Al Jieh: It IS a lot safer. My dad told me a story about when he first came to America from Taiwan, how he came to Kansas and then went to San Francisco. He came out here in a car that he bought just to drive to SF, to meet up with some friends who lived out in the Fillmore (around Fillmore & Hayes). So he parked his car, went to meet his friend down the block, and when he came back his car was already gone. All the shit in his car, everything gone. This was probably around 72-73.
DaVinci: Anybody who grew up in the Bay got a Fillmore story. Everybody I ever ran into have something they could tell.

Alex: So what’s the craziest Fillmore story you got or you ever heard? The craziest craziest shit?
DaVinci: Oh man, I got so many of them I’m trying to think of an appropriate one to tell. Here’s one: I was probably around 5-6 years old. My pops was a rolling stone kind of dude, he was all over the place when I was young. He used to jump from one project to another. At one point he was staying at the Payton Street projects, I was staying there with him. I liked it there ‘cause there was always a lot of kids playing in the yard. So I used to always play football and all that…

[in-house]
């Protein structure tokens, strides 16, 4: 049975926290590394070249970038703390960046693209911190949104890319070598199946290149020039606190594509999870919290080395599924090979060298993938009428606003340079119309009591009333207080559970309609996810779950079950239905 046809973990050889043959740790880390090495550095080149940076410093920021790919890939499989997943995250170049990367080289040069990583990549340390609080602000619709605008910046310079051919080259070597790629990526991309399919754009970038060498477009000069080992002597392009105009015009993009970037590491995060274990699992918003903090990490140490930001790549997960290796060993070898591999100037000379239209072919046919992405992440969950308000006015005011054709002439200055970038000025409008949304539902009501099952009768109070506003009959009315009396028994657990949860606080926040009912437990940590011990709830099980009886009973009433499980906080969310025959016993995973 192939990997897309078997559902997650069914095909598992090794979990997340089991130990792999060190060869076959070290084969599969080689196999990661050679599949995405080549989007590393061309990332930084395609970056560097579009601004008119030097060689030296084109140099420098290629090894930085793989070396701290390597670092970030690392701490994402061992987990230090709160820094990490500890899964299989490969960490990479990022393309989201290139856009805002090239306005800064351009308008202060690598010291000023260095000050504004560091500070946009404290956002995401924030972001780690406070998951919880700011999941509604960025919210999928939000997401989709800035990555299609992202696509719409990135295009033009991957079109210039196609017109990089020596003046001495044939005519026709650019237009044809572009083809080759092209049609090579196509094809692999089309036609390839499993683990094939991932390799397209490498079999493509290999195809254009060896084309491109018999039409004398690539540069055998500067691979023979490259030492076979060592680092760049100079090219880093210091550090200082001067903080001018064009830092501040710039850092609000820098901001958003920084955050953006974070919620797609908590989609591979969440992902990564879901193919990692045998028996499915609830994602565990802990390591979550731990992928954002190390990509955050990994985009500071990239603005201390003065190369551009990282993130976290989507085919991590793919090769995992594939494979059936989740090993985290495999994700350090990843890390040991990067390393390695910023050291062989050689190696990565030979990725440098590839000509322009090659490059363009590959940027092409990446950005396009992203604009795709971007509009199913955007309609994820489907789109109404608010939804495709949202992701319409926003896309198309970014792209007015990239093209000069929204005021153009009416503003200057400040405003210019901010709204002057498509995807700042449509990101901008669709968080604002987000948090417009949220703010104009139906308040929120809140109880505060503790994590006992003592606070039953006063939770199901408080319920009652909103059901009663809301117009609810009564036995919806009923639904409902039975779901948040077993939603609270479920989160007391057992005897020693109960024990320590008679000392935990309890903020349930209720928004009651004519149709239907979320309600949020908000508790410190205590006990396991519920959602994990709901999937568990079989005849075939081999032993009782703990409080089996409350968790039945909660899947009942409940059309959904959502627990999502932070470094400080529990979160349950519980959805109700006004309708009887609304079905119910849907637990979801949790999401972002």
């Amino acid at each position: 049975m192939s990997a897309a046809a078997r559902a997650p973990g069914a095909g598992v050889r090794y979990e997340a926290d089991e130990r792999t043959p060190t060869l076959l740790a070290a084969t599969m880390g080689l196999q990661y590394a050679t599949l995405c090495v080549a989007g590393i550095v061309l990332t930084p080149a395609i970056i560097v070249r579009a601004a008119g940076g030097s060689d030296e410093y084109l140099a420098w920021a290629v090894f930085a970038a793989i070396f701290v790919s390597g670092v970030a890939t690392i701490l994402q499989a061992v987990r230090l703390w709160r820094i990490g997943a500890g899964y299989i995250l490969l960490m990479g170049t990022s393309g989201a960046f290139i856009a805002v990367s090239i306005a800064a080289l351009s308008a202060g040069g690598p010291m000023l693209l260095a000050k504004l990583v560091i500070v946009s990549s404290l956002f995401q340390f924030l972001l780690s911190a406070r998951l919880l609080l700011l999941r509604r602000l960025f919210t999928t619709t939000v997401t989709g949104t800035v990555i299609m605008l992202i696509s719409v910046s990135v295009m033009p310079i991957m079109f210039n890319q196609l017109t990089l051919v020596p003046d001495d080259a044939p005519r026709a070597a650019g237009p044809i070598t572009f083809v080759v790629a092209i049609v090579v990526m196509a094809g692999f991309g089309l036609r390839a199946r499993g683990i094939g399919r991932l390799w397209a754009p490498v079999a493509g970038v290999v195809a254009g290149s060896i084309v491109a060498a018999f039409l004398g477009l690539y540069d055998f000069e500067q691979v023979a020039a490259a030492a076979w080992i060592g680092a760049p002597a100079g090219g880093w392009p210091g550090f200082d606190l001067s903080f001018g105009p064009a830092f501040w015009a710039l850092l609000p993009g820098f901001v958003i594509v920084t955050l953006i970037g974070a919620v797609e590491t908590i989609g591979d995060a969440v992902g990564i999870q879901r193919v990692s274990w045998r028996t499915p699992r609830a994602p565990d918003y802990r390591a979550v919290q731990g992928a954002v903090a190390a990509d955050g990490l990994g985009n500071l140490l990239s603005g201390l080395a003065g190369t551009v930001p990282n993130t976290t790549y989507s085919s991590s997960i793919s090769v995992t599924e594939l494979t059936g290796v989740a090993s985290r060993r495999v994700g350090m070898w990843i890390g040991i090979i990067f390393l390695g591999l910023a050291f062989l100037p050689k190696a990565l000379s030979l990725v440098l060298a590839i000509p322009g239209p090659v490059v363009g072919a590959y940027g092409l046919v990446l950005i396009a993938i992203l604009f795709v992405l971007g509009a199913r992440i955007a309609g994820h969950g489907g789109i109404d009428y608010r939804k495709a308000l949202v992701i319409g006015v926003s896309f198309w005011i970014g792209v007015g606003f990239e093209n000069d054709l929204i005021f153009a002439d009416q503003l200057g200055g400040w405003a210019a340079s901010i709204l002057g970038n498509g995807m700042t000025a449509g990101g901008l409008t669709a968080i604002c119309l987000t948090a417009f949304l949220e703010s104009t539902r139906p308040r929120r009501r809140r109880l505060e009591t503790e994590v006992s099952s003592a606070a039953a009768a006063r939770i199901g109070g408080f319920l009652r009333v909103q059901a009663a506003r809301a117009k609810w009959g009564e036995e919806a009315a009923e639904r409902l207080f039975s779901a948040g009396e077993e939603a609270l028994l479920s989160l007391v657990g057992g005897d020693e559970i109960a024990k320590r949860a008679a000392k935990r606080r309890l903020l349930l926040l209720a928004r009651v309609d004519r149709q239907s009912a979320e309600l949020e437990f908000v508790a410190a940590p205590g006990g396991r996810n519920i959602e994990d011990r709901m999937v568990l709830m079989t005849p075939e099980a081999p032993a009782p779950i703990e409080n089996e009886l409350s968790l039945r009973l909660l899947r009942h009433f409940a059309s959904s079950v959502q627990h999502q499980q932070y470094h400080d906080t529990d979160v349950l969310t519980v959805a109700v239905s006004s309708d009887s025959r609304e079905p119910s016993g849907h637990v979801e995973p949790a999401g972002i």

So one day I walked into these projects and we went to the dumpster where we used to hide our basketballs and baseballs. And there was a 6 year old kid in there [in the dumpster], dead. He had no clothes on. We all seen it and went whoa, we knew exactly what it was.

[As the car rounds a corner DaVinci stops the story to point out a girl on the sidewalk, who turns out to be his sister. Seconds later we pass his house, which was featured in one of his videos. He then continues.]

So that’s a crazy story that I got. It gets crazier too. Shit like that happened all the time in Fillmore. My mom had to make rules for where I could and couldn’t go. Like ‘you can go to school this way but not that way.’ But of course naturally I went the other way. I wanted to see what she was trying to hide.